“Madness and Meyhem in this 3-D Gorilla Thriller!”
+ Revolutionary pre-rendered graphics
+ Awesome music
+ DK returns for some excellent platforming
ESRB: K to A
- Collect-a-thons start here
- Some enemies seem like they appear out of nowhere
What’s the story: After 10 years, Donkey Kong Country marked the return of everyone’s favorite video game gorilla, Donkey Kong. The game was developed by Rareware and is arguably the most successful game in the company’s history. Using expensive Silicon Graphics technology (a huge and expensive risk taken by Rare), DKC was the first game in history to use pre-rendered 3D graphics. The tech used in DKC made it one of the best looking games of all time…at the time.
As for the story, you play as Donkey Kong (and sidekick Diddy Kong) on a quest to find your horde of Bananas, which have been stolen by nemesis King K. Kool and the Kremlings. DK and Diddy must progress through 40, 2D sidescrolling stages taking the 2 apes all over Donkey Kong Island to get them back. Pretty basic but loads of fun.
What’s to like: It took just one look at DKC back in 1994 to realize this game was something special. Its graphics were unlike anything seen before, and the game’s soundtrack was simply rocking. It’s true that Rare had quite a few great games before (R.C.Pro Am, and Battletoads Double Dragon are the first that come to mind), but it wasn’t until DKC that the company became a force to be reckoned with, and Nintendo wisely purchased the company.
Donkey Kong Island has a map similar to the one found in Super Mario World, and that’s awesome. There are a total of 40 stages to complete, and they are all different from one another. You begin in the jungle, move through caves in a mine car, swim, and tackle mountains of snow just to name a few different types. Variety is of utmost importance in a platforming game.
Another important aspect in a platforming is, well, the platforming. If you’re not jumping on the heads of enemies “Mario style”, then you’re jumping into a barrel and aiming to shoot yourself perfectly into another barrel. If it’s not barrel shooting, then its swinging or riding in a mine car. There even 3 different type of animals to help you traverse some of the games stages; Rambi the Rhino, Expresso the Ostrich, Enguarde the Swordfish (found only underwater), Winky the Frog, and Squawks the Parrot (found only in caves). These helpers are an awesome addition to the game.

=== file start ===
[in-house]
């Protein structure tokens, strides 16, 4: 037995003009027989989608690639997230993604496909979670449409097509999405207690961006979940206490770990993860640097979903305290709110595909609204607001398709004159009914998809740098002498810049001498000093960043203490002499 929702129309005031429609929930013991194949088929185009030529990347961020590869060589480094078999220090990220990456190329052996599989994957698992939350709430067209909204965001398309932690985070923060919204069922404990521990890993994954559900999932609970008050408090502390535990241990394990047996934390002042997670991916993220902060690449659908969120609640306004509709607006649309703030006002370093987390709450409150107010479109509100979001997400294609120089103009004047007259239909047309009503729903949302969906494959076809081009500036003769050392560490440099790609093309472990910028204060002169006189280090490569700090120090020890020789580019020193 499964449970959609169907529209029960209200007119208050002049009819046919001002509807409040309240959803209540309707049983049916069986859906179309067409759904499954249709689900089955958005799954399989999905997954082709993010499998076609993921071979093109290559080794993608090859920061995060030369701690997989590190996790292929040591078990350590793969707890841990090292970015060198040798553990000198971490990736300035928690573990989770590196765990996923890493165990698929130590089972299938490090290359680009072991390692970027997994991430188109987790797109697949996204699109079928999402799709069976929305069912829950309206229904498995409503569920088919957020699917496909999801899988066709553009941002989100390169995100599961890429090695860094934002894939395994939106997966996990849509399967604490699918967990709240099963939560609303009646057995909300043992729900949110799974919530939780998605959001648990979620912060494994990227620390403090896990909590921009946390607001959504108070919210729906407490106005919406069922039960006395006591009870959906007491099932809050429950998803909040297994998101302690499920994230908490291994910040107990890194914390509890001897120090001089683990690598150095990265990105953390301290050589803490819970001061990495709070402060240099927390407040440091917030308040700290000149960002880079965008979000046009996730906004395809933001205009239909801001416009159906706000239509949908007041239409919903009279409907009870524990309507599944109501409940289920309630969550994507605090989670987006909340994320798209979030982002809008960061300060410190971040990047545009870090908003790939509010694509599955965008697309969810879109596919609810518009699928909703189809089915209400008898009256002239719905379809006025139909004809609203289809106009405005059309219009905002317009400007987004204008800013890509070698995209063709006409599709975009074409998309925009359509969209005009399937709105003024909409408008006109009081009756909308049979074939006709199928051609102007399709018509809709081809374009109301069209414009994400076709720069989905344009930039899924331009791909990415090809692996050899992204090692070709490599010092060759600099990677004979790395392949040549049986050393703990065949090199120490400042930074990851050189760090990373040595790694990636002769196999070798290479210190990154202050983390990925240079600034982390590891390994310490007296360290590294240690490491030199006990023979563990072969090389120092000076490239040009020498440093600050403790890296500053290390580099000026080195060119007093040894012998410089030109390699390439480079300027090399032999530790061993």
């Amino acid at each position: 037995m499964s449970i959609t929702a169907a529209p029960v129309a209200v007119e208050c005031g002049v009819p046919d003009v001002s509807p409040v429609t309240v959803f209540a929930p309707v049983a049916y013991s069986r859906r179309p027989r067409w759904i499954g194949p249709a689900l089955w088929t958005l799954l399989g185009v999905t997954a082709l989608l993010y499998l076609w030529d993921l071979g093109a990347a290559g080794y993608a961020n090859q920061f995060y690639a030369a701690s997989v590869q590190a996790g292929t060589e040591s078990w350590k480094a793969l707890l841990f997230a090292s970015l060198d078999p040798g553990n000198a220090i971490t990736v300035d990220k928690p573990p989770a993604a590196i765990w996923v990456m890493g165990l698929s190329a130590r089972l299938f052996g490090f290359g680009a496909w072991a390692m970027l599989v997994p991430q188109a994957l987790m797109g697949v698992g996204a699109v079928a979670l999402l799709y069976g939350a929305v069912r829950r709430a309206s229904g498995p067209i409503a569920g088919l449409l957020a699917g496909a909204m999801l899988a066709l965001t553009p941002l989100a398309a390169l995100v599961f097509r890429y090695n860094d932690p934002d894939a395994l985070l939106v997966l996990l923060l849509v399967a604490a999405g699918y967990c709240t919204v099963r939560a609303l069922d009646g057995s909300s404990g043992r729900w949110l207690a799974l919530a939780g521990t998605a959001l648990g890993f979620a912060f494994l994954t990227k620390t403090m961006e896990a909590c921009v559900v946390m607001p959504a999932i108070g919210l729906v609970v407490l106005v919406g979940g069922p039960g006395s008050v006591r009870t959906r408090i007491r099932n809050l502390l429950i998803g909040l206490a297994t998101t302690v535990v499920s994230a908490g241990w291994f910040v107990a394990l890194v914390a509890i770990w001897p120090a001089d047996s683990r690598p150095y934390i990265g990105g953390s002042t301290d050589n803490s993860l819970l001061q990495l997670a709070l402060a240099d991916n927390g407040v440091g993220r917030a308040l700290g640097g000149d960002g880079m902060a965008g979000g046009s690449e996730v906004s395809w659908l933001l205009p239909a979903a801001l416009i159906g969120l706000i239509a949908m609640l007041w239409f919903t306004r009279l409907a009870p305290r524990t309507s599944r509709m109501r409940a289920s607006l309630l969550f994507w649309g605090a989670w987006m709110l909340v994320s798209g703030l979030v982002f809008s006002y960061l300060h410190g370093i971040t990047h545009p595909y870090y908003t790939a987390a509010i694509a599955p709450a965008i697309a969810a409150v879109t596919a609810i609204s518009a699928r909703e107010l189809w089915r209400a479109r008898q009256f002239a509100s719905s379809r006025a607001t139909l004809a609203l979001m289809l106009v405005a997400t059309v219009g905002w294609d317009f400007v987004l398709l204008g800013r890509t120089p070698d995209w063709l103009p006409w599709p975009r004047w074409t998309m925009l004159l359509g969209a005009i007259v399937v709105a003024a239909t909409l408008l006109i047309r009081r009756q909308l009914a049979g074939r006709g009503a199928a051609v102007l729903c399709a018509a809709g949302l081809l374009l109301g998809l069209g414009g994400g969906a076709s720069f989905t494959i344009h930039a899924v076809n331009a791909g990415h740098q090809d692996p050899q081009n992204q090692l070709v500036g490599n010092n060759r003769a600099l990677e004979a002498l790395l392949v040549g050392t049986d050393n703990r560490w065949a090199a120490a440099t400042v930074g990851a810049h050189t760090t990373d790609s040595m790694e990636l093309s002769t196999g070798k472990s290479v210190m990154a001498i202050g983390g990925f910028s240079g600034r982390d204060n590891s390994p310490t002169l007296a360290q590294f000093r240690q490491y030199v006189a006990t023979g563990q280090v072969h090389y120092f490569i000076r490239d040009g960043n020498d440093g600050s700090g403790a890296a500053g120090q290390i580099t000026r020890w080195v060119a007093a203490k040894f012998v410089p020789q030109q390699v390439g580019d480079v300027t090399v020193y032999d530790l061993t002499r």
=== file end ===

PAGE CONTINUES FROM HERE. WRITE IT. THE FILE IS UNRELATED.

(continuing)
DK also has many members of his family helping throughout the game, most notably Diddy Kong. Diddy is the only other controllable family member and he can actually be controlled by a second player in the game’s 2P mode. DK can find Diddy hidden inside barrels. When broken, Diddy pops out to lend a hand with the platforming. If you happen to be hit while using DK, Diddy will take over, giving you what is almost like, another life.
What’s not to like:There’s not much to not like here. If anything, the game just doesn’t hold up in the graphics department like Super Mario World, Zelda, and Super Metroid, but we are really not faulting it for that. At the time, DKC was the most amazing looking 2D Game we’d ever seen. DKC is also somewhat of a collect-a-thon and one of the first. For instance, there are letters hidden throughout each level that spell out K-O-N-G that players can find. Collecting things was still fairly new in terms of gameplay, so this isn’t really a bad. What is bad is that Rare absolutely abused collecting in just about every game they released after DKC. Check out a few stages from Donkey Kong Country in the video below.
Donkey Kong Country was the biggest SNES game at the time of its release, weighing in at 32 megs. Take one look at it and it’s easy to see why. The pre-rendered graphics, and rocking soundtrack are only the beginning – a game needs more than that to be successful. Good thing DKC contains some of the best elements in a platformer ever released on the great SNES. This year marks the game’s 16th anniversary, and if you’ve never played it, you owe it to yourself to pick up a copy. Being the # 1 selling game in the systems history means its fairly cheap, and easy to find. DKC is also available on the Wii VC, and is well worth the cash. Pick it up today and see why people went bananas for it over a decade and a half ago.